Global investors have raised their holdings of cash significantly in response to a weaker global economic outlook, particularly in China, according to the Bank of America Corp (NYSE:BAC) Merrill Lynch Fund Manager Survey for July. Overall, equity allocations are unaffected by the higher risk aversion, however.

Confidence in the global economy falls sharply: 42 percent of investors expect strengthening over next year, down from 55 percent a month ago.

China heads concerns: net 62 percent expect economy to weaken in next 12 months; eight out of 10 see GDP below 6 percent by 2018.

Cash levels soar to highest level since 2008 crisis – 5.5 percent of portfolios; gold judged undervalued for first time in five years.

Increased pessimism on China led further weakness in assets linked to China: Commodity allocation drops to six-month low, and Global Emerging Market equities stays as most unloved region with allocations at 16-month low.

Bonds still seen as much more overvalued than equities and more at risk of volatility-driven crash; equity overweights rise to net 42 percent.

U.S. dollar bullishness strengthens despite postponing of expected U.S. rate rise to Q4 2015 or later, replacing June consensus of Q3.

Appetite to overweight European stocks rises, although potential eurozone breakdown now biggest “tail risk.”

“Rising risk aversion and stretched cash levels provide a contrarian buy signal for risk assets in Q3,” said Michael Hartnett, chief investment strategist at BofA Merrill Lynch Global Research.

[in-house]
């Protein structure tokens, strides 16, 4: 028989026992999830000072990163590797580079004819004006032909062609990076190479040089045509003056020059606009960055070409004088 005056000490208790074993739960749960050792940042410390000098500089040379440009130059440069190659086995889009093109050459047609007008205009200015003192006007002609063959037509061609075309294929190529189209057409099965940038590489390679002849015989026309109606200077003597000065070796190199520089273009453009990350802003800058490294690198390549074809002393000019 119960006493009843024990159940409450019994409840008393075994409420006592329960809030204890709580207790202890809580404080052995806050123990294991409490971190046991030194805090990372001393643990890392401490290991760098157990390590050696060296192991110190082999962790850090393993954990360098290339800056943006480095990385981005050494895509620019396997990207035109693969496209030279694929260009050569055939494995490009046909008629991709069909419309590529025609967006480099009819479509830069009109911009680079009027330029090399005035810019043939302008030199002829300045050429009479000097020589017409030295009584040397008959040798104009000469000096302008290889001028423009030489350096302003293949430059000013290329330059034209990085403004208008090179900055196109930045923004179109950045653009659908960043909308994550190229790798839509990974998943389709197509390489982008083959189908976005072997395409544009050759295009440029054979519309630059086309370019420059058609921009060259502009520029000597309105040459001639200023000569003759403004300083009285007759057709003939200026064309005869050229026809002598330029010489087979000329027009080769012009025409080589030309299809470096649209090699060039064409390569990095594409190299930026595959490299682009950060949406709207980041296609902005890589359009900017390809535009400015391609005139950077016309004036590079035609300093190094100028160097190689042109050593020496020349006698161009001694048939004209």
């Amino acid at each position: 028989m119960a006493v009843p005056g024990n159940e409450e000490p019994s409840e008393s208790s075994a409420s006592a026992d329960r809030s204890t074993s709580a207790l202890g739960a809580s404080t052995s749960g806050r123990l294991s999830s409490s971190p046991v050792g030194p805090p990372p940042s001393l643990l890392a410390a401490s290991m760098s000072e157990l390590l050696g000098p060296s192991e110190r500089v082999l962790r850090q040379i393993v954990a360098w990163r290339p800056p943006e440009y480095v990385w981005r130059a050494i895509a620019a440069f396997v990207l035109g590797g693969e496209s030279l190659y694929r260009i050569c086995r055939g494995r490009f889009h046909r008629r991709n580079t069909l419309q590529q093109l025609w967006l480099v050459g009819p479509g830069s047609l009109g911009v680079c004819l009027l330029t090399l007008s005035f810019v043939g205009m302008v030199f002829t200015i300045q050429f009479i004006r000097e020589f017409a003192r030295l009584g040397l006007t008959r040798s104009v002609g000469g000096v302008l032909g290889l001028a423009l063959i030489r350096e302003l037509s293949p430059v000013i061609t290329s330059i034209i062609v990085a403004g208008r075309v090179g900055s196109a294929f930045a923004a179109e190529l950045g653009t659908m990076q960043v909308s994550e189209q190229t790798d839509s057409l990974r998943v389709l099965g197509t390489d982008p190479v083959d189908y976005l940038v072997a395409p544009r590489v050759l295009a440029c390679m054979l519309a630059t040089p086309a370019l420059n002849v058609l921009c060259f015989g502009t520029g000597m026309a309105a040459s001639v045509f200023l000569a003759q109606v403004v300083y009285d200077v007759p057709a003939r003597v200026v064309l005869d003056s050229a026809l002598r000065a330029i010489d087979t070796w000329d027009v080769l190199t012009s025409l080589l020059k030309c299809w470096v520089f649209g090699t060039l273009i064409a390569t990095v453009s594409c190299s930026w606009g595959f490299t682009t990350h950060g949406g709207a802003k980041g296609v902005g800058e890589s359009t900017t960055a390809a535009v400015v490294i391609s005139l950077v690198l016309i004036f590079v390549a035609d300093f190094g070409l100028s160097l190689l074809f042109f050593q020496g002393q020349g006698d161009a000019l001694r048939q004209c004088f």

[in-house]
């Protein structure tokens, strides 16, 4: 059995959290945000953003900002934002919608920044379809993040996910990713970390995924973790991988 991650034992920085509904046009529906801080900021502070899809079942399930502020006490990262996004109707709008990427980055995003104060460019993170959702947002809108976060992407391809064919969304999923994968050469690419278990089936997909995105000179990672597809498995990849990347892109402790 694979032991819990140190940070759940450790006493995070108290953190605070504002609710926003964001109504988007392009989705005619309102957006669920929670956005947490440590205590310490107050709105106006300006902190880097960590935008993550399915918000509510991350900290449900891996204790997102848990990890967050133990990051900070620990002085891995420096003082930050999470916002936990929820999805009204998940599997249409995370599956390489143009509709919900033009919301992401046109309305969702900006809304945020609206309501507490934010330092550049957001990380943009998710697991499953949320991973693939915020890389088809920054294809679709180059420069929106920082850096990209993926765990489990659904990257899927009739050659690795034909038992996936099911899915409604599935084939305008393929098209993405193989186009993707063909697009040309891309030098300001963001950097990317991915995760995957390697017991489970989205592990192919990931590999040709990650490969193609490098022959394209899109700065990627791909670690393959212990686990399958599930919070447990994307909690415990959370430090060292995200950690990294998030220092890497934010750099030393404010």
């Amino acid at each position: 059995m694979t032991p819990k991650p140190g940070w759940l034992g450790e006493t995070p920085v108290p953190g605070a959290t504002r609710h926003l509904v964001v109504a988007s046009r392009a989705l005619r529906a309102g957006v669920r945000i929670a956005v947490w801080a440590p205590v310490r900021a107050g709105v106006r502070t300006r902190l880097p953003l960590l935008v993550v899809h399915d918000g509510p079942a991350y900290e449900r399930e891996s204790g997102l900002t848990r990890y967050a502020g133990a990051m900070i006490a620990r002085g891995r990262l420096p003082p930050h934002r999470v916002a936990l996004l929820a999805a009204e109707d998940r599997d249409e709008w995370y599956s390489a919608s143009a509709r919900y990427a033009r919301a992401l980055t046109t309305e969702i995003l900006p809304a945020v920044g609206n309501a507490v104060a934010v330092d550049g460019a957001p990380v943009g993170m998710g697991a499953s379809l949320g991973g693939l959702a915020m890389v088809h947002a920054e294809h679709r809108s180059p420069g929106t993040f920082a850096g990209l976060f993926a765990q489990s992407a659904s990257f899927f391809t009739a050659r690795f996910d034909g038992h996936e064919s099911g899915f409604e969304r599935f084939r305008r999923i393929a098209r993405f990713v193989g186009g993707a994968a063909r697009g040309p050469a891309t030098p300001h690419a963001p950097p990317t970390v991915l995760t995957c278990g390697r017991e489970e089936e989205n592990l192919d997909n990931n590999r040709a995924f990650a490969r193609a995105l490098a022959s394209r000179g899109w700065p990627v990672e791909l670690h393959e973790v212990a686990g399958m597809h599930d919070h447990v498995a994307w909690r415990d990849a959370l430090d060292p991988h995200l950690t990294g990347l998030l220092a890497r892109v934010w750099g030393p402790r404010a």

“Despite the Greek newsflow, intention to own European assets is high and rising, though global growth remains vitally important for European stocks,” said Manish Kabra, European equity strategist.

Fund Manager Survey
An overall total of 191 panelists with US$510 billion of assets under management participated in the survey from 2 July to 9 July 2015. A total of 149 managers, managing US$399 billion, participated in the global survey. A total of 90 managers, managing US$196 billion, participated in the regional surveys. The survey was conducted by BofA Merrill Lynch Global Research with the help of market research company TNS. Through its international network in more than 50 countries, TNS provides market information services in over 80 countries to national and multi-national organizations. It is ranked as the fourth-largest market information group in the world. (Original Source)

Shares of Bank of America closed yesterday at $17.02. BAC has a 1-year high of $18.21 and a 1-year low of $14.84. The stock’s 50-day moving average is $17.05 and its 200-day moving average is $16.30.

On the ratings front, Bank of America has been the subject of a number of recent research reports. In a report issued on June 24, Deutsche Bank analyst Matt O’Connor maintained a Buy rating on BAC, with a price target of $18.50, which represents a potential upside of 8.7% from where the stock is currently trading. Separately, on June 17, Oppenheimer’s Chris Kotowski maintained a Buy rating on the stock and has a price target of $21.

According to, which ranks over 7,500 financial analysts and bloggers to gauge the performance of their past recommendations, Matt O’Connor and Chris Kotowski have a total average return of 5.6% and 3.5% respectively. O’Connor has a success rate of 77.1% and is ranked #849 out of 3702 analysts, while Kotowski has a success rate of 70.8% and is ranked #734.

The street is mostly Bullish on BAC stock. Out of 6 analysts who cover the stock, 4 suggest a Buy rating and 2 recommend to Hold the stock. The 12-month average price target assigned to the stock is $18.90, which represents a potential upside of 11.0% from where the stock is currently trading.